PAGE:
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Don't Bet On It!: The College Football National Game of Disinterest

Throughout the course of the day, I have unveiled my predictions for this weekend’s SEC and noteworthy national games, as a result of which I am almost entirely finished offering my forecasts for Saturday’s college football action. I qualify that statement with the adverb "almost" because there yet remains one gridiron contest of which I must make mention.

I am referring, of course, to the national game of disinterest, the lone college football game on any given Saturday that is so lacking in merit, consequence, or any even remotely interesting attribute that I decline to pick a winner as a matter of principle. This week, the national game of disinterest is . . .

Utah Utes at California Golden Bears

Wait, that can’t be right, can it? Under Urban Meyer, the Utes became the original BCS busters, completing an undefeated season and paving the way for mid-major teams to earn bids to major bowls. Kyle Whittingham took over the program in 2005 and proceeded to lead Utah to a 57-20 record in his first six seasons, producing a track record of success that helped land the Beehive State’s flagship school in the newly-expanded Pac-12, through which Jeff Tedford had blazed a trail as the head coach of the revived Bears. Since arriving in Berkeley, Coach Tedford has become the winningest coach in Cal history and the Golden State’s highest-paid state employee. How, then, can this be anything other than a monster inter-divisional clash between Pac-12 powers?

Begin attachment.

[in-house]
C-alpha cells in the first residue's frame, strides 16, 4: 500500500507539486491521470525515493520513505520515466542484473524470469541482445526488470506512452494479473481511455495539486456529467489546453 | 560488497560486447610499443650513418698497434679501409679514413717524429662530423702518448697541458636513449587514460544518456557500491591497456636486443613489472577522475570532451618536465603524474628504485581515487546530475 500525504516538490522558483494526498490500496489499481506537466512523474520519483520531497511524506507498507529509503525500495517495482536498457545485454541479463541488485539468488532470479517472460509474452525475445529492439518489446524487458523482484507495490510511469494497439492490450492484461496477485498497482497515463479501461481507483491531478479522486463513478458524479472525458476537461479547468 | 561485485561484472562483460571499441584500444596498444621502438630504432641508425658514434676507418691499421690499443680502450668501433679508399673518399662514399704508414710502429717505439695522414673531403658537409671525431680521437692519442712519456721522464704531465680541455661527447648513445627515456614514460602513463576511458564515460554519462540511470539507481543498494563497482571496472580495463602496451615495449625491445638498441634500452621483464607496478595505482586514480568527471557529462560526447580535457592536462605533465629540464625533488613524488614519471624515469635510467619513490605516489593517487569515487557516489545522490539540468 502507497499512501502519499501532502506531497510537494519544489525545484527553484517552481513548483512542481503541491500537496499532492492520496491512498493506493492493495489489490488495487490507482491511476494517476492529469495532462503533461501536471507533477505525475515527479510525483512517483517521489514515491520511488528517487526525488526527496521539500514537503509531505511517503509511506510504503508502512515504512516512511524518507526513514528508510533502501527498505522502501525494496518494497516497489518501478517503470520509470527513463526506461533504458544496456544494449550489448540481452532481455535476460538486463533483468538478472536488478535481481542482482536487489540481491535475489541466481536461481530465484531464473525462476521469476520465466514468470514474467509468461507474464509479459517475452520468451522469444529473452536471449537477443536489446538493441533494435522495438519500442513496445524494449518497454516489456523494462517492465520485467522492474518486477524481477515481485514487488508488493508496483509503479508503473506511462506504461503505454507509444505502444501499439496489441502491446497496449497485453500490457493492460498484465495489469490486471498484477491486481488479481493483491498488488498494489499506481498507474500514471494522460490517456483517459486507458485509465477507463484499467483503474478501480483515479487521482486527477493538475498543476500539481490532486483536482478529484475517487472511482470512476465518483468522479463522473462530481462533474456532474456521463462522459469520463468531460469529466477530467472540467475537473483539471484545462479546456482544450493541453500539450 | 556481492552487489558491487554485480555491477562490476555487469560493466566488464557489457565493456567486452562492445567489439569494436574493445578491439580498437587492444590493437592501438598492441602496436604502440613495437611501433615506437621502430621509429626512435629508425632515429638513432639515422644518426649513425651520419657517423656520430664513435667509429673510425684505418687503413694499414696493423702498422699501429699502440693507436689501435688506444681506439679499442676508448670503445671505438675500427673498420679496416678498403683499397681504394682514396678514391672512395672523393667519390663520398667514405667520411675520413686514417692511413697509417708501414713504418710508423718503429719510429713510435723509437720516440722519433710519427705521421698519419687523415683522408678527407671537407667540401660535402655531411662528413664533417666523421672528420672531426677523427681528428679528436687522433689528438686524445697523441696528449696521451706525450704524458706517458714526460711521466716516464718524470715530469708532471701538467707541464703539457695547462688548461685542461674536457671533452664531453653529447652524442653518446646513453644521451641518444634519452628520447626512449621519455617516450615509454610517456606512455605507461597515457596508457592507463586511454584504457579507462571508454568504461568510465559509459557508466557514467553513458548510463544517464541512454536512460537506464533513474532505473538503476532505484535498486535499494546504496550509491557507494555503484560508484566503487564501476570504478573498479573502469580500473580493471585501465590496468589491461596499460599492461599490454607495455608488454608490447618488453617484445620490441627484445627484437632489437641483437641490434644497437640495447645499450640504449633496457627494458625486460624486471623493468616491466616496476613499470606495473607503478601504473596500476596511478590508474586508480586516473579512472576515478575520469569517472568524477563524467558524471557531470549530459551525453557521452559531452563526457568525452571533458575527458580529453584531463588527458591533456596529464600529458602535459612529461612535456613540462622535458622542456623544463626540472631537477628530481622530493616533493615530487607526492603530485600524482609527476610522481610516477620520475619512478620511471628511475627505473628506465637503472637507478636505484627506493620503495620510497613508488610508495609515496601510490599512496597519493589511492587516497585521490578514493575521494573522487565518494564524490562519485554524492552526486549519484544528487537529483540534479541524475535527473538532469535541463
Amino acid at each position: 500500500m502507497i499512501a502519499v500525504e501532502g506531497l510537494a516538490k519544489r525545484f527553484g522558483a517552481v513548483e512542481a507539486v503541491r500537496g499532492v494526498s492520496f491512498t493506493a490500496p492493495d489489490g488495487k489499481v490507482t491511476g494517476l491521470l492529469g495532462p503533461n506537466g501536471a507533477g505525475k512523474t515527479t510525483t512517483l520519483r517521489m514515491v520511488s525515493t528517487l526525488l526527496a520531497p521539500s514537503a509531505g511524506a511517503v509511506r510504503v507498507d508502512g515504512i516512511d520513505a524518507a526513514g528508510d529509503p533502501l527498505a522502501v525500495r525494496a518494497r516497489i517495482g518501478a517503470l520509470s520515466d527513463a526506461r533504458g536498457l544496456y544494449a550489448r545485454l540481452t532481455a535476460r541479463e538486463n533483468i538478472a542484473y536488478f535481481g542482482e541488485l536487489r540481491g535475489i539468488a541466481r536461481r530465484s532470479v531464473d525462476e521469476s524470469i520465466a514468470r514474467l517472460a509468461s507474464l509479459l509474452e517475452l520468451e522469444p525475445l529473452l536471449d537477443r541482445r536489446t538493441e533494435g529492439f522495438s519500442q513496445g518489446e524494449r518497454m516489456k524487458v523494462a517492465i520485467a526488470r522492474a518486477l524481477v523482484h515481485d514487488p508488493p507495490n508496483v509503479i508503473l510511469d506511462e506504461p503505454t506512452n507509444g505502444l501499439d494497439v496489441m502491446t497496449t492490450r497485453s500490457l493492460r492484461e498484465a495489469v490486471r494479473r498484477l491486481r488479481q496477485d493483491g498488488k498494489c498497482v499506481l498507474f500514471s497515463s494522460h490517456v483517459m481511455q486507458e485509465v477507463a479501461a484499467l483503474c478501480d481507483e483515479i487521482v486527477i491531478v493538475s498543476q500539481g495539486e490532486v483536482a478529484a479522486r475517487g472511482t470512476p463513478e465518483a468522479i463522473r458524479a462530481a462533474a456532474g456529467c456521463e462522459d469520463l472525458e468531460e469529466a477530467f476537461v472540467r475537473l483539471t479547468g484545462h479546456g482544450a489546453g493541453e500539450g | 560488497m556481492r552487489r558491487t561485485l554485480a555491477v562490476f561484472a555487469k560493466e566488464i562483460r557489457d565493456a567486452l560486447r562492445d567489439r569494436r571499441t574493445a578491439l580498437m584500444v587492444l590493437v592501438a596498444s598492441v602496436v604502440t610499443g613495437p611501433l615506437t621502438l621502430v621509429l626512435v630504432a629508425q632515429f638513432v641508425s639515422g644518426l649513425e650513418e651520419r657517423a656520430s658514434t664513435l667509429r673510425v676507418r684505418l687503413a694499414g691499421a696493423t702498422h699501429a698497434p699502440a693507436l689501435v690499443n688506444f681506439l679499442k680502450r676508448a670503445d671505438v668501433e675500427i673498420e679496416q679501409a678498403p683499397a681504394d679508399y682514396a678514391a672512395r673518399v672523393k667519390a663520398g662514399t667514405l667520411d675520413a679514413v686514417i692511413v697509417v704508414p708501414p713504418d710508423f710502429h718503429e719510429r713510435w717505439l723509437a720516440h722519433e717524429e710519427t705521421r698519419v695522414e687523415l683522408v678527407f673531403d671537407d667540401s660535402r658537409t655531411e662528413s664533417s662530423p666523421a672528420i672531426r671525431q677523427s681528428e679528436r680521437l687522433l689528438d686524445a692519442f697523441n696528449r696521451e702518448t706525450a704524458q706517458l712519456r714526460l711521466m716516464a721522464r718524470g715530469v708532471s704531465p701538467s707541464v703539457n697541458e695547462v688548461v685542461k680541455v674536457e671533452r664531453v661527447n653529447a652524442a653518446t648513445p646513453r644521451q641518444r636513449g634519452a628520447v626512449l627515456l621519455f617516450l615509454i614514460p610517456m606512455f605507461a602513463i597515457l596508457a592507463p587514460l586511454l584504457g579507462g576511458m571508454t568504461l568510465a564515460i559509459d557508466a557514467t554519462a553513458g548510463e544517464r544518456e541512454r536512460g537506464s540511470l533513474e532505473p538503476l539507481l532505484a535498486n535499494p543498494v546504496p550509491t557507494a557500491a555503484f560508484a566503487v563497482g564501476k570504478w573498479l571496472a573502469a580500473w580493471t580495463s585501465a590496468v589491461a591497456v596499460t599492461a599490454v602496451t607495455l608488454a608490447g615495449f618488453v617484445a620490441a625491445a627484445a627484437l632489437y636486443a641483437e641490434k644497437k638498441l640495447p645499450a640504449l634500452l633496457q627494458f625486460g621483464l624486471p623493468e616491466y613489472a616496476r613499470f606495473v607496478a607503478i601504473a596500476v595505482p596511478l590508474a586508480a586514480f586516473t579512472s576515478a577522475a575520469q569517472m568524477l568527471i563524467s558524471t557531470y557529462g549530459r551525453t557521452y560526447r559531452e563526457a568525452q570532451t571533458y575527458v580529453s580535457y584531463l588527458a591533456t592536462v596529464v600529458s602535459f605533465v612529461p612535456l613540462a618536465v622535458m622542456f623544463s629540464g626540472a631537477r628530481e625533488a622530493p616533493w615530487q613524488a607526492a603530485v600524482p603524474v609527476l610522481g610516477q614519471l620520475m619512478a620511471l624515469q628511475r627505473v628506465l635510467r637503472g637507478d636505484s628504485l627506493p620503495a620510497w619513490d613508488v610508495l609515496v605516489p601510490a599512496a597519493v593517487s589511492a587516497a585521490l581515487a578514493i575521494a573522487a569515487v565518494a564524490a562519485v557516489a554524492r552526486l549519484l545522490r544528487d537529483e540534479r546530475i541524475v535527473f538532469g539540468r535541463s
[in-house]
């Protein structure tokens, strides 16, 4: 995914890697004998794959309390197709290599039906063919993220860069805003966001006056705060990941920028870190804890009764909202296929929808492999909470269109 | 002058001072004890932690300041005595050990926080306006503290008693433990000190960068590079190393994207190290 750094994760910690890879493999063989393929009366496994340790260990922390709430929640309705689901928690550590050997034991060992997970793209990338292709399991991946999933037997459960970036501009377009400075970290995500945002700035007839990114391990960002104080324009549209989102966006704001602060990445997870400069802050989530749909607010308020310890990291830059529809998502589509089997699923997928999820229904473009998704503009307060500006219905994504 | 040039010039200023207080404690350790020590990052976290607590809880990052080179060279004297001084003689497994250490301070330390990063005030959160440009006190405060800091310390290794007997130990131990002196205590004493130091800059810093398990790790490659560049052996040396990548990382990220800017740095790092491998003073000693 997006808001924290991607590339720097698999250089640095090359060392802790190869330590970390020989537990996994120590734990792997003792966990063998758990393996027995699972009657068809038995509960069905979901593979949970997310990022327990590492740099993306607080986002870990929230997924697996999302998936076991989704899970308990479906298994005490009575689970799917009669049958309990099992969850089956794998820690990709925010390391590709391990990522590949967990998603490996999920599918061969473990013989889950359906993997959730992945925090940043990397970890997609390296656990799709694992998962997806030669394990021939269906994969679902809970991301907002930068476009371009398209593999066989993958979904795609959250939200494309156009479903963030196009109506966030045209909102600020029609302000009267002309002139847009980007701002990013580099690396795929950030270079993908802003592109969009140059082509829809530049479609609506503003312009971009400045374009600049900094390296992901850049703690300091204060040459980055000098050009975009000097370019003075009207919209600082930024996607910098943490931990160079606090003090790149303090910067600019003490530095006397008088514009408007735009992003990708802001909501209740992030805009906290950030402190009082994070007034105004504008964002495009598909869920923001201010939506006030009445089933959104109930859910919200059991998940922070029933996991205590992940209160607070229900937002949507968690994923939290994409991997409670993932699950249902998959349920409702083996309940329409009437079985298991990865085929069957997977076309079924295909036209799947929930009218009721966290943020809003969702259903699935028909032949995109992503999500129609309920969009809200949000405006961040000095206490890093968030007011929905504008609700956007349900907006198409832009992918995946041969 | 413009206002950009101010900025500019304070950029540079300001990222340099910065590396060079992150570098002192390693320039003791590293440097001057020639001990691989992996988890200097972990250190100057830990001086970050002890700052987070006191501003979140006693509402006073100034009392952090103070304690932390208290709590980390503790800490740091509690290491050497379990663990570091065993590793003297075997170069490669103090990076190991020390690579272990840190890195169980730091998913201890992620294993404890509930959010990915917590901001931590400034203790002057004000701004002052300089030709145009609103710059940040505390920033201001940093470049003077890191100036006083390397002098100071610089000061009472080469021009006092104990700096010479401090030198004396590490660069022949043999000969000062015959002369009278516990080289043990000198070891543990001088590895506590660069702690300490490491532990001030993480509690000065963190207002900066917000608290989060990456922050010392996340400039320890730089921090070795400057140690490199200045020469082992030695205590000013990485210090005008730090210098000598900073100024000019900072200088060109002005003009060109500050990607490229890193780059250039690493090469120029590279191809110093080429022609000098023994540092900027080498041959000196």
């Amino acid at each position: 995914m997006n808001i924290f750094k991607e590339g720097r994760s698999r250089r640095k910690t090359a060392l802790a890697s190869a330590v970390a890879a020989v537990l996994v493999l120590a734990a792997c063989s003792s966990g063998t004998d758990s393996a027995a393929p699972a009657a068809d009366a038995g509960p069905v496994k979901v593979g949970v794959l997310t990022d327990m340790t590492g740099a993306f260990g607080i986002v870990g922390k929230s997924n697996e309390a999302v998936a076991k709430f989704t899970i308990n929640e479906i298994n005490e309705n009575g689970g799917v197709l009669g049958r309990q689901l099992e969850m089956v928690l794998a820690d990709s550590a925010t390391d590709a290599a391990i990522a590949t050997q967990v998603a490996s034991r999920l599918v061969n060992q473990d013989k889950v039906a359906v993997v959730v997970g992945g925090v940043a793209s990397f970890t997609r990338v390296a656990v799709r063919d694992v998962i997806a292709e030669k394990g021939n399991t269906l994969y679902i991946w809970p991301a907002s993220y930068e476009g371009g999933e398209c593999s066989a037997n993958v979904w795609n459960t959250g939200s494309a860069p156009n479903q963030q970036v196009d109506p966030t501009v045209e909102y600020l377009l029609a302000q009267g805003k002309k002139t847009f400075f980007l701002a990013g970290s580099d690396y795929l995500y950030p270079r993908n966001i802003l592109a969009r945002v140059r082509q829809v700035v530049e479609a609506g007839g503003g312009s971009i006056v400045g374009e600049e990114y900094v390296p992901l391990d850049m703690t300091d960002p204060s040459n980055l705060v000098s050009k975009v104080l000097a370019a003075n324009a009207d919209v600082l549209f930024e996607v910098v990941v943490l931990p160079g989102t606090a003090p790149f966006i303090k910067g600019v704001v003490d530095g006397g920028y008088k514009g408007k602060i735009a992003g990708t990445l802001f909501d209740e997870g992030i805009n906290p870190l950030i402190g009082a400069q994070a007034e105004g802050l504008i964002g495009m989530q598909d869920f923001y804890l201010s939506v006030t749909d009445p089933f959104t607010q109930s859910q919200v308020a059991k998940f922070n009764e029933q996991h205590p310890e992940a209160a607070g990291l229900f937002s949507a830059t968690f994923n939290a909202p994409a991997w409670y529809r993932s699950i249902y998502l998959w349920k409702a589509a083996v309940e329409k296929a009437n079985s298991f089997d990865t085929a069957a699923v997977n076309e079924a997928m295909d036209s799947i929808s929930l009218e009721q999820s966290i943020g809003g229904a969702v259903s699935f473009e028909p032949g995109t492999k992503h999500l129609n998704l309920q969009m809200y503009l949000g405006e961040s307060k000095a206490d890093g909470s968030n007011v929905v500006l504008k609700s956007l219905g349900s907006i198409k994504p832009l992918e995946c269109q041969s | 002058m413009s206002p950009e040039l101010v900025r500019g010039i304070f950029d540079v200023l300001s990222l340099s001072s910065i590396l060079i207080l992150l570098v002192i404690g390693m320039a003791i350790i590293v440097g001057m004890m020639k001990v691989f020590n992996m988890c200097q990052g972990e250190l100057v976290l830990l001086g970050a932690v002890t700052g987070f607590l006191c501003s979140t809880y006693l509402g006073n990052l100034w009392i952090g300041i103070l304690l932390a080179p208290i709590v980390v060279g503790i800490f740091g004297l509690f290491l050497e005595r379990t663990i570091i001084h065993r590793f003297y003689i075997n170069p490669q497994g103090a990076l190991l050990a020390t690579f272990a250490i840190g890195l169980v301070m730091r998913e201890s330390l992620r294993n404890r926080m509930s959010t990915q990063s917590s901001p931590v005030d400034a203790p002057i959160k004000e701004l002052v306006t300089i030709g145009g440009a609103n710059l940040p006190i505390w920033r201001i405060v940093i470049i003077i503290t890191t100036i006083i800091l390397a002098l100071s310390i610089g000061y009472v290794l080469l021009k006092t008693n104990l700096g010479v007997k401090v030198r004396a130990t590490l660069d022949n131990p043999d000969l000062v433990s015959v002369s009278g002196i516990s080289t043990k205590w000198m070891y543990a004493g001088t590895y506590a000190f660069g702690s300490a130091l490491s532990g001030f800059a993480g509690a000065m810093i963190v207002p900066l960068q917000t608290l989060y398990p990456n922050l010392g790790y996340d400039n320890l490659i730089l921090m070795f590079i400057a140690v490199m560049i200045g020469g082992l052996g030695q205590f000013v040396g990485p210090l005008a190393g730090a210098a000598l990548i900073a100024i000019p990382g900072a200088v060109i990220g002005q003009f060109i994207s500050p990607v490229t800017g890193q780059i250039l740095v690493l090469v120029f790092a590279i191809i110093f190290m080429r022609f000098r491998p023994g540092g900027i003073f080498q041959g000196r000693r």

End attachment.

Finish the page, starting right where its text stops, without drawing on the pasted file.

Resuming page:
Well, a funny thing happened on the way to dominance: Cal and Utah both are mediocre. Each squad comes into this game sporting a 3-3 ledger, with five of their combined six victories coming over 1-6 Colorado, 3-4 Fresno State, Division I-AA Montana State, 3-4 Pitt, and Division I-AA Presbyterian.

The Bears trail a three-game losing streak, during which they have been outscored 104-47, while the Utes managed exactly 14 points in each of their league losses, unfortunately while allowing 23, 31, and 35 points, respectively. Both teams are 0-3 in conference play, with Cal all alone in last place in the North Division and Utah avoiding the South Division cellar only because of woeful Arizona.

One day, this may be a great rivalry between two very good teams; in the recent past, a clash between these programs would have been a quality contest well worth our attention. In 2011, though, they’re just two blind mules fighting over a turnip, and I’m not wasting my time picking it because I don’t want to have to stay up late enough to catch the end of one of those West Coast night games.

Go ‘Dawgs!